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into torpor, he plodded on in pursuit of his favourite amusement, until his claims to preferment could be no longer resisted. In him was assuredly exemplified the truth of the proverb —

nil sine magno

Vita labore dedit mortalibus.

Added to industry was an inviolable regard for truth; and it pleased him to provide lessons for those who respect

“the good old age
When Fancy was Truth's willing Page ;
And Truth would skim the flowery glade,
Though entering but as Fancy's Shade.”

Poetry, however, is “ impassioned truth ;” and he who invests heroes and peasants alike with meekness; who, when accounting Rob Roy “wise as brave," deems it necessary to crave forgiveness, “if the phrase be strong; ” who, on one hand, would appear to be shocked at the discovery of a Robin * in chase of a butterfly, while, on the other, he can address a sexton over

* “ Art thou the bird whom man loves best,
The pious bird with the scarlet breast,

Our little English Robin ;


The bird, who by some name or other
All men who know thee call their brother,
The darling of children and men ?
Could Father Adam open his eyes
And see this sight beneath the skies,
He'd wish close them again.”


the remains of his late acquaintance in language which a cultivated mind almost revolts, obviously betrays a want of that faculty of the soul from which all true poetry springs,-feeling-intense, well disciplined feeling. And such was Wordsworth! Shall I yet be told that evidence of tender emotion may be gleaned from his verse ? Then it is surely to be found in his lament for the dead; for under no circumstances can it be more truly affirmed that “out of the abundance of the heart the mouth speaketh.” Here is an example:

“She dwelt among the untrodden ways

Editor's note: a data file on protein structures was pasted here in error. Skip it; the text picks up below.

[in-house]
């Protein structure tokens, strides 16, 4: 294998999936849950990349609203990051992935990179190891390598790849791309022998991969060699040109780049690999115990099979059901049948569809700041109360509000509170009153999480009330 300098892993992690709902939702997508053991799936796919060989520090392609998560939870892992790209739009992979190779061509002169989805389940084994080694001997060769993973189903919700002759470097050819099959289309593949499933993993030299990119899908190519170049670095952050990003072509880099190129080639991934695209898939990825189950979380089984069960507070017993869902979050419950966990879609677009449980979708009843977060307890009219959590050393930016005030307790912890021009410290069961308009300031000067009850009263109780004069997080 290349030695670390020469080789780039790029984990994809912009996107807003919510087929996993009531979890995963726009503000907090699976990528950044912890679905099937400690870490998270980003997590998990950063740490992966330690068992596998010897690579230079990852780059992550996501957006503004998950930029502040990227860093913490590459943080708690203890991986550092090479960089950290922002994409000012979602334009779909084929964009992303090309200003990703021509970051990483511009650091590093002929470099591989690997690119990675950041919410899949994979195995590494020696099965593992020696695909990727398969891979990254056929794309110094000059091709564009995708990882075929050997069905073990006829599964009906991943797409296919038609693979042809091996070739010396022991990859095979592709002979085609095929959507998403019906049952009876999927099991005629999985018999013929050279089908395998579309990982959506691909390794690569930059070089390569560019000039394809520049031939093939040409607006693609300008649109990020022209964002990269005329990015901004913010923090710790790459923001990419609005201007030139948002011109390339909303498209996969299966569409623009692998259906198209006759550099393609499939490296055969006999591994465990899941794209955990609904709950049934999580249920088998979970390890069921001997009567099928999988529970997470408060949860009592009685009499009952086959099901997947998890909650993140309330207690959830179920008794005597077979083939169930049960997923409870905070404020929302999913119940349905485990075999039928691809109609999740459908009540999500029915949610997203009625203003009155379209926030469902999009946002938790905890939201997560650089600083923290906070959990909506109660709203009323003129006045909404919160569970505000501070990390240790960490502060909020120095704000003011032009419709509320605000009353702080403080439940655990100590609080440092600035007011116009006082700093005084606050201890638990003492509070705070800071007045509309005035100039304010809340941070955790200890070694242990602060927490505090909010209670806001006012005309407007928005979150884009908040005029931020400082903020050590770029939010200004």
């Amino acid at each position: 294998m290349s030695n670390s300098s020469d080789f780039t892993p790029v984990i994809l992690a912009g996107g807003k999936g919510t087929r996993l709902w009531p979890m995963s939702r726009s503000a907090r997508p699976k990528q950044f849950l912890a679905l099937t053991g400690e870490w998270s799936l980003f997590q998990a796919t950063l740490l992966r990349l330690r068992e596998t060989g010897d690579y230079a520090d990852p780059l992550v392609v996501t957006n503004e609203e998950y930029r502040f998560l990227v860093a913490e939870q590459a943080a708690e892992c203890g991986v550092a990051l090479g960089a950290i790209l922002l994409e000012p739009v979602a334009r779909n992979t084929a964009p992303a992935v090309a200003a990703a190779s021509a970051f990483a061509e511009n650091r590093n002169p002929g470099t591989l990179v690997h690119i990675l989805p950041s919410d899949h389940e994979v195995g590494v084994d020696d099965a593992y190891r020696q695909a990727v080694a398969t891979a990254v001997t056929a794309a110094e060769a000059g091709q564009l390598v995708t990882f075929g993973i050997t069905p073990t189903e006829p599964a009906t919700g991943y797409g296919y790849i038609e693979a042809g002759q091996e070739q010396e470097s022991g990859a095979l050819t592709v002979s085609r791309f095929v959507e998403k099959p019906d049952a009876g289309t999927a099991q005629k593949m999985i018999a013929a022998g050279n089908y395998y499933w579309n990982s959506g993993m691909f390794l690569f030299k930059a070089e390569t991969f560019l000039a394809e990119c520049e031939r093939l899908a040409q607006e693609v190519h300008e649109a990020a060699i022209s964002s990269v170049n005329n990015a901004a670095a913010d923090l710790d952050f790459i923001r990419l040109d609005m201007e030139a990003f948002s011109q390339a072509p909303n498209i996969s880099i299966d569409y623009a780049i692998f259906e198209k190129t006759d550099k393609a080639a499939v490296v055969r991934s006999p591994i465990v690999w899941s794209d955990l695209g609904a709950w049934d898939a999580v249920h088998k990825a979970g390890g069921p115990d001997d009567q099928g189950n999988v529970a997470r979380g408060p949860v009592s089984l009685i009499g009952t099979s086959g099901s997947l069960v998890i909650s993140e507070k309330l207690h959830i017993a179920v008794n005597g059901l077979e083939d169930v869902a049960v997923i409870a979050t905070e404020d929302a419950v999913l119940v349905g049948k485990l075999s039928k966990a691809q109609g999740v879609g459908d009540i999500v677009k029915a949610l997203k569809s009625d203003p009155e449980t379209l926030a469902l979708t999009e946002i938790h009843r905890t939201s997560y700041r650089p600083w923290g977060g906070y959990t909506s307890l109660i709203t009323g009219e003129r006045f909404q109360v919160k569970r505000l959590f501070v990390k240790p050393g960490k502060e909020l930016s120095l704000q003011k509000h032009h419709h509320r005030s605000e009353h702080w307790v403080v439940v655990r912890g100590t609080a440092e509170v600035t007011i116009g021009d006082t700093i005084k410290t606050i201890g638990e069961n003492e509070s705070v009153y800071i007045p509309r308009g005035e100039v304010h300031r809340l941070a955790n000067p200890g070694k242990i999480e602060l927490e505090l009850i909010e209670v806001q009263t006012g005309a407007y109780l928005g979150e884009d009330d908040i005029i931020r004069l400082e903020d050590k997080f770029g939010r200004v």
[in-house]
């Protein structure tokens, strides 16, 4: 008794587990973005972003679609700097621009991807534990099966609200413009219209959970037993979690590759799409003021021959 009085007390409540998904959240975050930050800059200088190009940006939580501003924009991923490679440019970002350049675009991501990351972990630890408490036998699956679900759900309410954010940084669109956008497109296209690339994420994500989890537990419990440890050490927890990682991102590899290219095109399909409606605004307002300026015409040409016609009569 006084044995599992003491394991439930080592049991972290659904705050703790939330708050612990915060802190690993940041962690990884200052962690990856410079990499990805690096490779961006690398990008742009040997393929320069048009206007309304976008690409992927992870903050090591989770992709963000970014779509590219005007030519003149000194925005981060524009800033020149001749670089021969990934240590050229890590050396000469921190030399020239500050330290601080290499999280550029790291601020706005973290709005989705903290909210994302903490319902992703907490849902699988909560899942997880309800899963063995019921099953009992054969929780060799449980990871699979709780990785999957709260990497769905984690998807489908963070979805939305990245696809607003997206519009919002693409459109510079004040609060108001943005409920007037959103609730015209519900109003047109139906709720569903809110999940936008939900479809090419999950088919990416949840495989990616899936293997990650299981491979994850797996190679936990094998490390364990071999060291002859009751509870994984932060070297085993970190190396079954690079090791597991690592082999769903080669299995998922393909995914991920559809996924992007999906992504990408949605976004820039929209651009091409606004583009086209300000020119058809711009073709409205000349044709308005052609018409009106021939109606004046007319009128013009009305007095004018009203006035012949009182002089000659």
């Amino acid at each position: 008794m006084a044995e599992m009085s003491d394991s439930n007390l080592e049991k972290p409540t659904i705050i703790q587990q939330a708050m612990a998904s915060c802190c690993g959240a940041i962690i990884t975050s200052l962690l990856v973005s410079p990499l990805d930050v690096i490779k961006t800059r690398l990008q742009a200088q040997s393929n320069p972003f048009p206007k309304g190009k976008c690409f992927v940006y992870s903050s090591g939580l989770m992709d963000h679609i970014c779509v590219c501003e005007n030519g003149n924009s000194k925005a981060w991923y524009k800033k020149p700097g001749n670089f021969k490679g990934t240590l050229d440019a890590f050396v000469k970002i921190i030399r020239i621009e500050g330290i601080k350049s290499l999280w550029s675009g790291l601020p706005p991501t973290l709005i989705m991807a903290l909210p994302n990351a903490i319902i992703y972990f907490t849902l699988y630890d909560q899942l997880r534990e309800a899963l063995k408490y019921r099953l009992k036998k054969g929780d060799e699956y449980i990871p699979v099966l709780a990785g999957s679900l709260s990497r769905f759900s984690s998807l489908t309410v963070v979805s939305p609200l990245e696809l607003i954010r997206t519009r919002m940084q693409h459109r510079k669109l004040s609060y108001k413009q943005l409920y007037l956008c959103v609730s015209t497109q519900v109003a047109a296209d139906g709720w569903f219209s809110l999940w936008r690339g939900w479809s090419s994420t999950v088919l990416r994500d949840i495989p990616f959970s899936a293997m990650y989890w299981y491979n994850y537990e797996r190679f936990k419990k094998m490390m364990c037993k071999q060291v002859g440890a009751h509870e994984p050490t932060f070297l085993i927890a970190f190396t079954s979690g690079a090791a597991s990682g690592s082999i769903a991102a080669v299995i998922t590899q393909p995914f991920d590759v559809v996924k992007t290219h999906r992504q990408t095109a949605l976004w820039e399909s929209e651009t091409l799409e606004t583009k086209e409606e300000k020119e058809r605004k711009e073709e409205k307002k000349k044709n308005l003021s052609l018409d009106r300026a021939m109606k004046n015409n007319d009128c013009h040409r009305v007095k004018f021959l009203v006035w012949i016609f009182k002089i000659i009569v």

Beside the springs of Dove,
A Maid whom there were none to praise,

And very few to love.
A violet by a mossy stone

Half hidden from the eye!
Fair as a star, when only one

Is shining in the sky.
“ She lived unknown, and few could know

When Lucy ceased to be ;
But she is in her grave, and, Oh!

The difference to me!”

The worth of this outpouring of a "wounded spirit” will be best estimated, when compared with an affecting

* “ Mark the spot to which I point !

From this platform, eight feet square,
Take not even a finger-joint.
Andrew's whole fire-side is there.

Thus then, each to other dear,
Let them all in quiet lie,
Andrew there, and Susan here,
Neighbours in mortality."

passage from Othello's soliloquy over the body of Desdemona, where Emilia seeks admission to the Moor. “ If she come in, she'll sure speak to my wife :

My wife! my wife! what wife ? - I have no wife : O, insupportable, O heavy hour!" Some will be ready to denounce the comparison as invidious: it may possibly admit of such construction :

Quid enim contendat hirondo cycnis ? That justice then may be done, I will select a stanza from Wordsworth's elegiac verses on the death of a brother, and place it in juxtaposition with another on a like melancholy subject, taken from a contemporary author, whom he declared to be deficient in feeling. “Full soon in sorrow did I

Taught that the mutual hope was dust,
In sorrow, but for higher trust,
How miserably deep!
All vanished in a single word,
A breath, a sound, and scarcely heard,
Sea — Ship — drowned — Shipwreck – so it came,
The meek, the brave, the good, was gone ;
He who had been our living John
Was nothing but a name.”
“ Scion of chiefs and monarchs, where art thou?